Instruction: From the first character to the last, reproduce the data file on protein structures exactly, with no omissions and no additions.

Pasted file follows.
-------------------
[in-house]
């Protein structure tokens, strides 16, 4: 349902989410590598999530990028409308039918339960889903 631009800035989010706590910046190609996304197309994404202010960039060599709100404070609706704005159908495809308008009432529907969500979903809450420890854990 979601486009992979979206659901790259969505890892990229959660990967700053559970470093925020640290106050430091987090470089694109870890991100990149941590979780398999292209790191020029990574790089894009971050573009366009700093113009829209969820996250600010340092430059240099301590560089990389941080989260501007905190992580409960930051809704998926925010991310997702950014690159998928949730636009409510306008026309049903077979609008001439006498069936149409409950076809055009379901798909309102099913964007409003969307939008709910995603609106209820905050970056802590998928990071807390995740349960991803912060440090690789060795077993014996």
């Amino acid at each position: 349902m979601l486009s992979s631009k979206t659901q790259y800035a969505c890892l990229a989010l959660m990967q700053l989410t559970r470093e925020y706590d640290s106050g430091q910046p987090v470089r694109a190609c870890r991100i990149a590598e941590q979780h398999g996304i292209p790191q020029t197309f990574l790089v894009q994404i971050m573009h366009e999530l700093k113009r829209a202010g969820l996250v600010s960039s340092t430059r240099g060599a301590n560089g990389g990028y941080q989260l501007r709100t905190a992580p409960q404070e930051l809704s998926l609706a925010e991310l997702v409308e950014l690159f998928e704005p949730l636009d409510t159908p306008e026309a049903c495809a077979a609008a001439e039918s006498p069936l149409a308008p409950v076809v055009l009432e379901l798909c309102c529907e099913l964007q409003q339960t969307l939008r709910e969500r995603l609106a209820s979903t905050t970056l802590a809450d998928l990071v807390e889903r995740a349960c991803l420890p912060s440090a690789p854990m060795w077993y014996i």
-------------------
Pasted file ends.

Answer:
[in-house]
């Protein structure tokens, strides 16, 4: 349902989410590598999530990028409308039918339960889903 631009800035989010706590910046190609996304197309994404202010960039060599709100404070609706704005159908495809308008009432529907969500979903809450420890854990 979601486009992979979206659901790259969505890892990229959660990967700053559970470093925020640290106050430091987090470089694109870890991100990149941590979780398999292209790191020029990574790089894009971050573009366009700093113009829209969820996250600010340092430059240099301590560089990389941080989260501007905190992580409960930051809704998926925010991310997702950014690159998928949730636009409510306008026309049903077979609008001439006498069936149409409950076809055009379901798909309102099913964007409003969307939008709910995603609106209820905050970056802590998928990071807390995740349960991803912060440090690789060795077993014996």
């Amino acid at each position: 349902m979601l486009s992979s631009k979206t659901q790259y800035a969505c890892l990229a989010l959660m990967q700053l989410t559970r470093e925020y706590d640290s106050g430091q910046p987090v470089r694109a190609c870890r991100i990149a590598e941590q979780h398999g996304i292209p790191q020029t197309f990574l790089v894009q994404i971050m573009h366009e999530l700093k113009r829209a202010g969820l996250v600010s960039s340092t430059r240099g060599a301590n560089g990389g990028y941080q989260l501007r709100t905190a992580p409960q404070e930051l809704s998926l609706a925010e991310l997702v409308e950014l690159f998928e704005p949730l636009d409510t159908p306008e026309a049903c495809a077979a609008a001439e039918s006498p069936l149409a308008p409950v076809v055009l009432e379901l798909c309102c529907e099913l964007q409003q339960t969307l939008r709910e969500r995603l609106a209820s979903t905050t970056l802590a809450d998928l990071v807390e889903r995740a349960c991803l420890p912060s440090a690789p854990m060795w077993y014996i």